Any discussion on illumination must be prefaced by the reminder of the precise role of light in plant growth. The intensity or level of light has a vital effect in the velocity of the photosynthesis process which is essential to all green plants; the duration of light, or day length, also has profound photoperiodic influences; and sources of artificial light, as distinct from sunlight, have differing stimulative effects on plants.
Types of artificial lighting
Tungsten filament lamps
These lamps (the type frequently used for home lighting) produce light from a superheated filament which contains a good deal of the far red in its spectrum and this will, in many plants, produce intense elongation. The intensity of light they produce is low but is sufficient to produce photoperiodic and photosynthetic reaction in extremely sensitive plants such as, pelargoniums and many others. Tungsten filament lamps are also satisfactory for bringing many bulbs into flower.
The introduction of Sungro-Lites has brought a new dimension to the use of artificial lights for plant growth in the home and greenhouse. With their low heat emission and excellent light spectrum, with specially designed fittings, they can now be used at relatively low cost for both supplementary and replacement units in convenient places. Other lights of this type are available.
These produce light by the discharge of electricity through a gas, and the colour varies according to the gas employed. Neon gives a largely red light, vaporized sodium a yellow light, and mercury a greeny blue. Neon is at present not thought to be a great deal of use for horticultural purposes, but sodium (SOX) has proved very effective. Mercury vapour lamps (MB) on the other hand are excellent for the production of high intensity lighting and are therefore used to supplement natural daylight where this is too low for optimum photosynthesis activity. The spectrum of light supplied by mercury vapour lamps appears to be adequately balanced for most plants, although their use is not recommended for growing room cultivation entirely under artificial light as they produce a lot of heat. A 400W mercury vapour lamp is usually suspended at least 90cm 3ft), above the bench or floor area being illuminated, to give a high level of illumination compatible with maximum coverage of plants.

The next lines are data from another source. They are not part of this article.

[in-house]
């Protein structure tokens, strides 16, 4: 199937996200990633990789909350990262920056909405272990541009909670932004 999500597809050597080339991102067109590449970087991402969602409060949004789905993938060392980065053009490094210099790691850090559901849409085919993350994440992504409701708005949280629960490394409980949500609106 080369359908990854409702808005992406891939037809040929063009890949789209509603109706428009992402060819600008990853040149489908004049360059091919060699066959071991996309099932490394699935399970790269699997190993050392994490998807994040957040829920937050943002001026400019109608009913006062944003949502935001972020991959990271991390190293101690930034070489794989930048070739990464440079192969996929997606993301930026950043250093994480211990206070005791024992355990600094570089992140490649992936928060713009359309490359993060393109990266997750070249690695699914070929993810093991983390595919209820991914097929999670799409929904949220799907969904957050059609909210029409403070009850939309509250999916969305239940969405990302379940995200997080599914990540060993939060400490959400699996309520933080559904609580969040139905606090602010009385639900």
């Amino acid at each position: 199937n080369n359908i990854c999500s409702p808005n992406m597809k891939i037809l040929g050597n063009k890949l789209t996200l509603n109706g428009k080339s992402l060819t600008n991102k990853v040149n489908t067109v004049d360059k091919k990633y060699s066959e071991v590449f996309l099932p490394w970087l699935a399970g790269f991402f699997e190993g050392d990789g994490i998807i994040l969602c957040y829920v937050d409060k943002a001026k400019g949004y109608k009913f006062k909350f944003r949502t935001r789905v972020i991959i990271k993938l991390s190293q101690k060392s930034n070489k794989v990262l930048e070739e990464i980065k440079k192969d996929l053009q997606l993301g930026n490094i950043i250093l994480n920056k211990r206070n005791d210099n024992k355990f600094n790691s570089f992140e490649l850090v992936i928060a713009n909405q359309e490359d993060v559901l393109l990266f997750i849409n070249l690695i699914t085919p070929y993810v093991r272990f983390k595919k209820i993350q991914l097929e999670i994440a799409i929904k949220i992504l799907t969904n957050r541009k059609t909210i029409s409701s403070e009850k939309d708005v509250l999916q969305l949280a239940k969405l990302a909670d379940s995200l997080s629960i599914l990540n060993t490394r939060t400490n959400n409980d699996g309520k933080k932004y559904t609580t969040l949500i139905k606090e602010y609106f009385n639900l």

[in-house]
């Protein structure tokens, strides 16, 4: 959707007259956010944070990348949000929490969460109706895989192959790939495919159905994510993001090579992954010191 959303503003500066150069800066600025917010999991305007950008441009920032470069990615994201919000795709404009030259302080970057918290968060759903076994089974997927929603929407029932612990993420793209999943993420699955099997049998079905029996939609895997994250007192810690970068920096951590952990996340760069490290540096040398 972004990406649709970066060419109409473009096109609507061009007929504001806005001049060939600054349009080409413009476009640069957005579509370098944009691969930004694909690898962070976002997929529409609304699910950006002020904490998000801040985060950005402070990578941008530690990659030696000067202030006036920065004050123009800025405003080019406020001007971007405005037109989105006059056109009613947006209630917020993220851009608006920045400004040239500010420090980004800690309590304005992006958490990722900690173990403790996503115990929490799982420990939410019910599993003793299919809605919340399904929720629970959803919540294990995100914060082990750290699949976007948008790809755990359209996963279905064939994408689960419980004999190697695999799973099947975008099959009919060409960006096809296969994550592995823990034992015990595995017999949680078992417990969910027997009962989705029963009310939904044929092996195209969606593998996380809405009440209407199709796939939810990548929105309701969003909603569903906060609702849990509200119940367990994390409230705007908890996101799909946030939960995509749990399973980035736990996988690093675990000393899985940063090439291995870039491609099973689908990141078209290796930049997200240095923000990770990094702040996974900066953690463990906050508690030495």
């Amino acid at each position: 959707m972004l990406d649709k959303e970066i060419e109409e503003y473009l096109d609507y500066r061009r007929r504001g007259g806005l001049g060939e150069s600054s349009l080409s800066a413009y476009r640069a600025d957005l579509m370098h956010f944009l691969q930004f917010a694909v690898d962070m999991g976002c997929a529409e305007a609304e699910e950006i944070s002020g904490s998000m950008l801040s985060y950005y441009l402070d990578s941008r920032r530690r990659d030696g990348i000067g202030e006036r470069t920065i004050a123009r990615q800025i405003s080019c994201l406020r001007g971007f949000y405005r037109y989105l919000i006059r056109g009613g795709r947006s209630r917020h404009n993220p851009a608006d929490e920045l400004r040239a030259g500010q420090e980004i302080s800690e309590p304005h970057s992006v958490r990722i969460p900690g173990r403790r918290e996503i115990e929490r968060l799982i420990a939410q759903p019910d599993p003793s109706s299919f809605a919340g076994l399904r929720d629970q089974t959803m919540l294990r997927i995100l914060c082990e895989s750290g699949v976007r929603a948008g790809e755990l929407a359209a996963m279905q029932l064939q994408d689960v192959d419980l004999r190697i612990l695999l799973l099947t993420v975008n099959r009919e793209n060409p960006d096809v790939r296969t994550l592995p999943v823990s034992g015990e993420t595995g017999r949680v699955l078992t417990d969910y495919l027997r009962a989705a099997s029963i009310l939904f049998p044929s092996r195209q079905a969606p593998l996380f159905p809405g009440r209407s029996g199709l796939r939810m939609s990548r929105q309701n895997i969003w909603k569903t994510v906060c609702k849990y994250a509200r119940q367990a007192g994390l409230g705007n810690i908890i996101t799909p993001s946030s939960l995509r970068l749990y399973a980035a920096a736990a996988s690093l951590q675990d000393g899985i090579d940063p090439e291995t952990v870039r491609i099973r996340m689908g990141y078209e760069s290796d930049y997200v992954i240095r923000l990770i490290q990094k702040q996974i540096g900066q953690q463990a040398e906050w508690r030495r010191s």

Types MBF or HLRG have a larger enclosed glass area than mercury vapour lamps and are coated entirely with fluorescent powder, so that some of the ultraviolet radiation is converted to visible light. This is an extremely useful light source for a wide variety of activities, including night-break or growing room techniques.
Tubular fluorescent lights (MCF) operate with mercury vapour at a much lower pressure than fluorescent lamps, and much of the ultra-violet radiation is successfully extracted and converted to useful light by the use of powders. By varying the powder coating, white, natural or warm white light is produced, the warm white being most suitable for horticultural purposes. A further advantage is that they do not produce much heat, having a low surface temperature.
Effective reflection ensures that the maximum amount of light is concentrated on the plants being treated, without at the same time directing too much heat upon them. Reflectors should not unduly restrict the entry of natural light, unless of course under growing room conditions.
Aluminium foil plates are used for tungsten filament lamps, whereas mercury vapour lamps need large reflectors. MBFR/U fluorescent lamps have a coating of reflective titanium oxide, and special fluorescent tubes with a small reflector so that maximum illumination is concentrated through a 130° arc.
Four main roles for lighting in